Coping with lymphedema


Lymphedema is an accumulation of lymphatic fluids that produces an abnormal swelling in the body. This condition can appear in some people who have been through cancer treatment. When lymphatic drainage is blocked, protein-rich fluid gradually builds up and stagnates in the soft tissues where bacterial growth can develop, possibly leading to infection.

Some people with cancer have a higher risk of developing lymphedema than others. Those who are obese, advancing in age or who have complications after surgery are at a higher risk.

Patients at risk of developing lymphedema

  • People with breast cancer who have had a simple mastectomy, lumpectomy, radical modified mastectomy along with the underarm lymph node dissection, sentinel node examination and often those who have had radiation.
  • People with malignant melanoma of the arms or legs who have had radiation or lymph node dissection.
  • Men with prostate cancer who have had surgery or radiation of the total pelvic area.
  • Women with advanced gynecological cancers who have had surgery with lymph node removal or radiation treatments.
  • Patients with advanced ovarian, testicular, colorectal, pancreatic or liver cancer.

To prevent lymphedema, carefully observe changes in your body and learn how to plan the personal hygiene that your doctor recommends after surgery and/or radiation treatment. You should understand the risks of developing lymphedema and the importance of following a personal caution for the rest of your life. Lymphedema can occur as late as 15 years or more after surgery.

Exercise is important and can prevent lymphedema. Lymphatic fluid drainage can improve with physical exercise. Your doctor or physical therapist can design an exercise program for you and let you know after surgery when to begin exercising.

Practical steps to prevent and control

  1. Pay attention to signs or symptoms of infection like pain, heat, swelling, a rash blistering, redness or a fever. Call the doctor immediately if you have one or more of these signs or symptoms.
  2. Do not allow injections or have blood drawn from the arm on the surgery side.
  3. Do not have your blood pressure taken on the surgery or affected side.
  4. Clean the skin of the limb or area of the body near the surgical site and apply lotion daily.
  5. If you have upper limb lymphedema, avoid lifting heavy things with your affected arm. Never carry heavy things or bags with shoulder straps.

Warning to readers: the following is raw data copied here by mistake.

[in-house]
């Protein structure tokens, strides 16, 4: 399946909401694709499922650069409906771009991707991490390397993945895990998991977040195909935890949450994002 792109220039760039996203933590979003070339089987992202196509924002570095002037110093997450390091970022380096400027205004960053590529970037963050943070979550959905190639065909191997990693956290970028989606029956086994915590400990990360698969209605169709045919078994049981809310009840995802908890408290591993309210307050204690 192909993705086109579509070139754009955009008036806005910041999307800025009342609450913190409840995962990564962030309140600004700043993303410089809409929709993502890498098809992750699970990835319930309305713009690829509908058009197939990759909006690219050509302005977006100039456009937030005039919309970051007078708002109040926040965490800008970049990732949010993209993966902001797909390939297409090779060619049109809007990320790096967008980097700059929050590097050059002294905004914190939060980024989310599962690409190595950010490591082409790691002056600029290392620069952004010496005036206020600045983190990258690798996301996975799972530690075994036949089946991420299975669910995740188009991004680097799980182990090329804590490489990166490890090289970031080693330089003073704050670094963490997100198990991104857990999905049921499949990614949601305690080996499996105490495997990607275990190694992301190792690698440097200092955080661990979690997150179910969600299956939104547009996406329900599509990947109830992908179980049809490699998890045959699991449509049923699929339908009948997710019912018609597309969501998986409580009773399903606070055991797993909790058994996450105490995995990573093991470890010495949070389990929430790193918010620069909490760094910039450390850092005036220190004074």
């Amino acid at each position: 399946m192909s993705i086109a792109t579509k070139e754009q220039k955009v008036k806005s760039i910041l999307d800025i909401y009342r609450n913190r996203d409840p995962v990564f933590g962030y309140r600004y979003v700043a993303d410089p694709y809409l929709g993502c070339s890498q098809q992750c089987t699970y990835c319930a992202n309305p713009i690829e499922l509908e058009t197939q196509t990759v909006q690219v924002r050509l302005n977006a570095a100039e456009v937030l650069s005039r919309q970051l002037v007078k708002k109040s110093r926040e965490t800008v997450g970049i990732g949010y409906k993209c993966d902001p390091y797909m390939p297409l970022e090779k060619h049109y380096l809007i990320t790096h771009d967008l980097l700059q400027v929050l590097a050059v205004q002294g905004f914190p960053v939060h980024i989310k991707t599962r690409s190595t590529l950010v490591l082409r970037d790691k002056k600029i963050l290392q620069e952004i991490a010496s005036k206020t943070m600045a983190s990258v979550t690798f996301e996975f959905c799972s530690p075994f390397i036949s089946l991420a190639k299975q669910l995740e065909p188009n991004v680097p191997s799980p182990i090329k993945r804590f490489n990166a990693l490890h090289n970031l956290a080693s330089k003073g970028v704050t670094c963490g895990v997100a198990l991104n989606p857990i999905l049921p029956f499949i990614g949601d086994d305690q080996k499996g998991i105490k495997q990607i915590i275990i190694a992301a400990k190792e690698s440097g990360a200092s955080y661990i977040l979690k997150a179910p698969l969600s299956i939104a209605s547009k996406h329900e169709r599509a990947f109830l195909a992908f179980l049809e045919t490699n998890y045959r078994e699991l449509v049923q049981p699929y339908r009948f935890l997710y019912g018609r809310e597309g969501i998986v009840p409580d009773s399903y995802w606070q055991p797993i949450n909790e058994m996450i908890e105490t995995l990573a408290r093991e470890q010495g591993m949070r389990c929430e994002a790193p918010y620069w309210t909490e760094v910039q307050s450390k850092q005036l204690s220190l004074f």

6. Avoid injury (blows, cuts, sunburns, burns, insect bites, cat scratches) and infections on the affected limb.
  7. Use gloves for gardening, in the kitchen and for any other work that could result in a minor injury.
  8. Keep the affected arm or leg elevated above heart level whenever possible. Avoid fast circular movements with arm (i.e. mixing).
  9. Use an electric razor.
  10. Take good care of your nails. Don't cut your cuticles.
  11. Avoid extreme temperature changes when bathing and hot or cold extremes from ice packs or heating pads.
  12. Be careful while sun tanning. Always use a sunscreen of SPF 15 or greater.
  13. Don't use tight jewelry or elastic bands around the affected fingers or arms.
  14. Maintain your ideal weight with a balanced diet, rich in protein and low in salt.

Treatment

Lymphedema treatment depends on its cause. If it's from an infection, your doctor may prescribe an antibiotic.

If lymphedema is not due to an infection, a compression system can be used on the arm or leg to reduce swelling. Mechanical compression sleeves or stockings can help. Manual lymphatic drainage (MLD) can be applied by a trained therapist. Speak to your nurse practitioner or physician about a referral. Resources are also listed on the next page.

If in spite of manual lymphatic drainage treatments the lymphedema persists, a special pump can be used at home.

Many insurance plans now cover diagnostic tests and treatment for lymphedema. Compression garments prescribed by the doctor generally are covered by the majority of insurance companies. It is advisable to inquire. Remember that treatment and support can improve the quality of life for a person affected by lymphedema.

There are clinics offering another form of treatment called Complete Decongestive Physiotherapy (CDP). You should ask your doctor to find out where this treatment is available.

Psychosocial considerations

Lymphedema can cause body image changes, be painful and limit activity. If you are feeling depressed, embarrassed or are avoiding social situations, you should talk with your doctor about individual counseling or a group that can offer emotional and informative support. Many resources are listed below.

For more information

National Lymphedema Network
800-541-3259
http://lymphnet.org  

Information Services of the National Cancer Institute
800-4-CANCER Y-ME hotline: 800-221-2141
www.y-me.org  

Greater Boston Lymphedema Network
781-894-2309  

Brigham & Women's Hospital
617-732-5304  

Circle of Hope Lymphedema Foundation
203-758-6138
www.lymphedemacircleofhope.org 


 
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